Better late than never.

Next month, Winston Salem, N.C.-based BB&T Corp. will join the ranks of regional banks relying on 24-hour call centers.

BB&T, which has $27.5 billion in assets, plans to invest about $10.3 million in its new call center, slated to open Sept. 22 in Whiteville, N.C. The operation will start with about 50 employees, but will hire up to 150 more by the end of the year, said the center's director, Tom E. Baldwin.

"We can service more customers in a more economic way with this call center," said Mr. Baldwin.

BB&T's move to open a call center thrusts it into a fast-evolving banking arena where companies are increasingly combining technology and telephones to lower transaction costs while maximizing service and sales efforts. More than 90% of banking companies with more than $20 billion in assets offer call-center service, according to a 1996 survey by Speer & Associates Inc., an Atlanta-based financial consulting firm.

The reason is simple: cost. The industry estimates an in-branch teller transaction costs about $2.50, while a transaction with a call center representative costs between $1.10 and $1.20, said Peter Davidson, executive vice president of Speer & Associates.

BB&T will incorporate some of the newest technology in its call center, said Mr. Baldwin. In addition to an automatic scheduling and forecasting system, the center will have an automatic call distribution system that will direct incoming calls to associates based on their skill levels.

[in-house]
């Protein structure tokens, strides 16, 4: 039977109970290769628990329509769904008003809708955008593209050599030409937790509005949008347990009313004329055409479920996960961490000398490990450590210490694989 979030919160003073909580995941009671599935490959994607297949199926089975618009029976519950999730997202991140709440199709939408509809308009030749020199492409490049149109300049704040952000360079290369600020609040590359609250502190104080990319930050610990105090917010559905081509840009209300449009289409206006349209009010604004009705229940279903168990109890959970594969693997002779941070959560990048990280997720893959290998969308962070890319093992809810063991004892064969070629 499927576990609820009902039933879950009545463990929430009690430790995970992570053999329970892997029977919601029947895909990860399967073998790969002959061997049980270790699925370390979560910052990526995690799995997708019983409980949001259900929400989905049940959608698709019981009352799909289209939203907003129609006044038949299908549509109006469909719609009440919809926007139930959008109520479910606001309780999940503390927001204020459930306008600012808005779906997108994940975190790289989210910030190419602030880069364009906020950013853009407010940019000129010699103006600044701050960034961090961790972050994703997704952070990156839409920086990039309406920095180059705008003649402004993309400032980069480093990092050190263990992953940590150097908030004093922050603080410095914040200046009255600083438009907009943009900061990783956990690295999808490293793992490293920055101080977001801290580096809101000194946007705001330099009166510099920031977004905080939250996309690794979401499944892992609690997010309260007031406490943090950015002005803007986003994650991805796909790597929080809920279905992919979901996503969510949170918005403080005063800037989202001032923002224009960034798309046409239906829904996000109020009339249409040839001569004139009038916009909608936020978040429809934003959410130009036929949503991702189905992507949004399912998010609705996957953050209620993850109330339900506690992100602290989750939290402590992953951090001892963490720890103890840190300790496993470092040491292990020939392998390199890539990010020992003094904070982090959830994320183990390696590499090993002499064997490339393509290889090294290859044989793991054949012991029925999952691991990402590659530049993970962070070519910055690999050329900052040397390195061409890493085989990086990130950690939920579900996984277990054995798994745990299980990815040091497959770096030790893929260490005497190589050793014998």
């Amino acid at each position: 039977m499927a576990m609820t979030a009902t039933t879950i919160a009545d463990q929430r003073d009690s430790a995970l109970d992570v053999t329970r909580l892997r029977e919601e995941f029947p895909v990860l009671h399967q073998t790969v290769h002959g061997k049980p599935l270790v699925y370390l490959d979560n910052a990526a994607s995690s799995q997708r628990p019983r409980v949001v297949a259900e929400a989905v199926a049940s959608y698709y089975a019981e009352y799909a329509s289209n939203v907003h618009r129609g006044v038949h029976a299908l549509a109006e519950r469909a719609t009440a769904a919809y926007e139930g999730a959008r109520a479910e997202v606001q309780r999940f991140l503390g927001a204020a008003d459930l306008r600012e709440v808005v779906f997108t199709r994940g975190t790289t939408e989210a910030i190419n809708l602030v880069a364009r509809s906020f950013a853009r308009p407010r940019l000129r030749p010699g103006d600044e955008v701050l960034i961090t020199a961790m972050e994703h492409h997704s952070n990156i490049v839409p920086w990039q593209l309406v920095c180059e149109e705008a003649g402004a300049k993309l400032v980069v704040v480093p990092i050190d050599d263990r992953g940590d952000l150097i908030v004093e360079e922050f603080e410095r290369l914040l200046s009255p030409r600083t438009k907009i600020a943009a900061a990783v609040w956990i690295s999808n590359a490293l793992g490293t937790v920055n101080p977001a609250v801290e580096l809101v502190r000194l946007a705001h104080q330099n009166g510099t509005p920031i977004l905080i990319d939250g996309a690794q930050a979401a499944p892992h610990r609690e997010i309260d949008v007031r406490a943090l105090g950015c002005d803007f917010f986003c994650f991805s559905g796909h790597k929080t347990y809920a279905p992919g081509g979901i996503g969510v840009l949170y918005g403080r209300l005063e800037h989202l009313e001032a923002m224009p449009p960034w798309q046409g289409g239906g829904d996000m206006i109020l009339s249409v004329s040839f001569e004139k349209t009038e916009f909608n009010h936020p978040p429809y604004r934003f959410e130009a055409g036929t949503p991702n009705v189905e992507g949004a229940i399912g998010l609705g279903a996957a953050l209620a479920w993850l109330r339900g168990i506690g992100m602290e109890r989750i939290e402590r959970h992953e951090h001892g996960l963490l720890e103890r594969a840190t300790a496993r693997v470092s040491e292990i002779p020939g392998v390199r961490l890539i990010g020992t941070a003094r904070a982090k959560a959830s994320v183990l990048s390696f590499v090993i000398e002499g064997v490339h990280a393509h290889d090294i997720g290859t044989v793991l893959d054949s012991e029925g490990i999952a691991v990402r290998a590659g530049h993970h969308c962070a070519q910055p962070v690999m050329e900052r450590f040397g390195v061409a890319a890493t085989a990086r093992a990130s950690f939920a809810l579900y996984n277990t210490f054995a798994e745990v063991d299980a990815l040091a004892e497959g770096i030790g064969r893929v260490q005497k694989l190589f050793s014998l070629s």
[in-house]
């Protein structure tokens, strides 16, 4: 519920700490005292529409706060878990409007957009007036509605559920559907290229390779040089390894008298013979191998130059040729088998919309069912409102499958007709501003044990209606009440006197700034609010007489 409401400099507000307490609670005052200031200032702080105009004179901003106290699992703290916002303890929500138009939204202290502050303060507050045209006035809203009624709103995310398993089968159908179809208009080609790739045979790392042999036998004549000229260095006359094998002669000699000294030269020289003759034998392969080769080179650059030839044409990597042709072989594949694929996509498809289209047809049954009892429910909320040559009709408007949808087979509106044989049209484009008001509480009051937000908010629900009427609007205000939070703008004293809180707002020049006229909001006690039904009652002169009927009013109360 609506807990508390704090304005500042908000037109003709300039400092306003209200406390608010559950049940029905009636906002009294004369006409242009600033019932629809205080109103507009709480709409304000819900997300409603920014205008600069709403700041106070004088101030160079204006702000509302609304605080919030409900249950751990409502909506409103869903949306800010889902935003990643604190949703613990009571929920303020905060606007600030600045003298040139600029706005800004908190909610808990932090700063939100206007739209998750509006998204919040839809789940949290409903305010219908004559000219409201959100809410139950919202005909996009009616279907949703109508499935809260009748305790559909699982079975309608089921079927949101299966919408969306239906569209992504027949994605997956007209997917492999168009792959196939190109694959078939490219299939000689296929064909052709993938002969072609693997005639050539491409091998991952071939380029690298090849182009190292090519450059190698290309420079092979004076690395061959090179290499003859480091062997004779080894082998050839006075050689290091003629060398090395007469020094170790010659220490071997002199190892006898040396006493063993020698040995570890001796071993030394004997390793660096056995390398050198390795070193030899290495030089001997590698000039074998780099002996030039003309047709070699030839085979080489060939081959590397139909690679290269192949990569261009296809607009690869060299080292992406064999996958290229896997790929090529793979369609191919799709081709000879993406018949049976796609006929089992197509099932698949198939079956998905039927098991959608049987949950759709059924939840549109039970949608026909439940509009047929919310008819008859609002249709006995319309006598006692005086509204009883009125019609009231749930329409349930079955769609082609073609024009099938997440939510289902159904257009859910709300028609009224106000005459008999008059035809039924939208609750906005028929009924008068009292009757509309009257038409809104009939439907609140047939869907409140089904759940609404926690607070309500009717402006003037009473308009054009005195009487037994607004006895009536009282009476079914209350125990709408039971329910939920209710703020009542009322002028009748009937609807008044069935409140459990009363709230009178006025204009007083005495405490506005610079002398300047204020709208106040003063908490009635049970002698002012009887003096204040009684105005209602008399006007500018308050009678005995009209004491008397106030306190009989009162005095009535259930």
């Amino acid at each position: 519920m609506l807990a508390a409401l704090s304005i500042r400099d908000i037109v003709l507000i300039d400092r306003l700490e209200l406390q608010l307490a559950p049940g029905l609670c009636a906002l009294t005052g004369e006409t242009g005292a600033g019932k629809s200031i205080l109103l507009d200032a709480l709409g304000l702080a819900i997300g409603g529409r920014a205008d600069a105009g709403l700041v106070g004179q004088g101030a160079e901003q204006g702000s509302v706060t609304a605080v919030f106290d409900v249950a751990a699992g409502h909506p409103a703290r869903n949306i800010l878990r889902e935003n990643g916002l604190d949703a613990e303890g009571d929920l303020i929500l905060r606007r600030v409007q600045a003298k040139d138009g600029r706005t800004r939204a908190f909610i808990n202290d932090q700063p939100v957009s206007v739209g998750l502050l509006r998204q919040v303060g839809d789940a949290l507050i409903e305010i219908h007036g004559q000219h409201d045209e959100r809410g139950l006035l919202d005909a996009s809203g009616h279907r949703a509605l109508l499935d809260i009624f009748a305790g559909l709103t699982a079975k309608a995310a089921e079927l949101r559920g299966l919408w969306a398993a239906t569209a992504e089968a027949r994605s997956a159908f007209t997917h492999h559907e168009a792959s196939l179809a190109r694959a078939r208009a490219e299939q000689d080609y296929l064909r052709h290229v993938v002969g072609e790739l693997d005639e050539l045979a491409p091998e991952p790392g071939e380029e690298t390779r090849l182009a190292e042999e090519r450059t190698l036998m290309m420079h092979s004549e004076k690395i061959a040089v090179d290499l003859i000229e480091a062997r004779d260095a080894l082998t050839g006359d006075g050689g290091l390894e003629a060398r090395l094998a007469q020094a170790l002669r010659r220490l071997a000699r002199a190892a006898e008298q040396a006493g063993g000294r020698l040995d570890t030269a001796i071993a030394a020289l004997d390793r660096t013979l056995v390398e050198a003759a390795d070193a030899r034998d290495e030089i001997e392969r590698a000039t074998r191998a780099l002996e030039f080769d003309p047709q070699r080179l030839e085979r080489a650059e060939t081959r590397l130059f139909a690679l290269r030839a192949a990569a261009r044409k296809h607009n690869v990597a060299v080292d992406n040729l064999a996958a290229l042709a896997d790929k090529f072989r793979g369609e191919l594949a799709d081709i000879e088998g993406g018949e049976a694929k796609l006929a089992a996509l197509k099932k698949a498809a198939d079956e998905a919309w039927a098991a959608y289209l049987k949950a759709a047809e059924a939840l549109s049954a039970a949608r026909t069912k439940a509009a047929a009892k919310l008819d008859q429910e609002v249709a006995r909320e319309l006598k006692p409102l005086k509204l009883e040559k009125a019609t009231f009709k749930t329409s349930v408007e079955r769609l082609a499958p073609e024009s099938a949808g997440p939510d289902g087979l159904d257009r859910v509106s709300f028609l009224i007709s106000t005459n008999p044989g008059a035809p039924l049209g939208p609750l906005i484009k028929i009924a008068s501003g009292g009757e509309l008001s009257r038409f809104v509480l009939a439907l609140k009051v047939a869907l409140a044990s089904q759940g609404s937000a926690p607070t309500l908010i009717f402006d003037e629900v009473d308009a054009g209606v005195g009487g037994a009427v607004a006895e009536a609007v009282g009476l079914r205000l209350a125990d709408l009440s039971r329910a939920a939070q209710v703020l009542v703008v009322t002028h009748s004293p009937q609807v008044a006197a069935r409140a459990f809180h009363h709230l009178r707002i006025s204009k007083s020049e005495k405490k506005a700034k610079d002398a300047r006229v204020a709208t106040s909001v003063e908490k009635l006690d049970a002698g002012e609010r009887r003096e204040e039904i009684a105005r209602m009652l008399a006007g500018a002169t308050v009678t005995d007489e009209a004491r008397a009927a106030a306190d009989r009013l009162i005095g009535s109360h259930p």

Mr. Baldwin said BB&T anticipates one million calls a month to the center, and expects between 20% and 25% of those to be routed to an associate for personal handling.

Initially, the call center will not handle any product sales, providing only customer information and assistance. But plans call for opening accounts over the phone, originating loans, and outbound sales and marketing efforts, according to Mr. Baldwin.

The call center will replace an automated telephone banking system which allowed customers only to check account balances and perform other limited functions.

Analysts said BB&T's move to a 24-hour center is smart, if tardy.

"They are late to the game," said Marguerite E. Sons, an analyst with Interstate/Johnson Lane. "But putting in a call center makes sense. It's another option for consumers."

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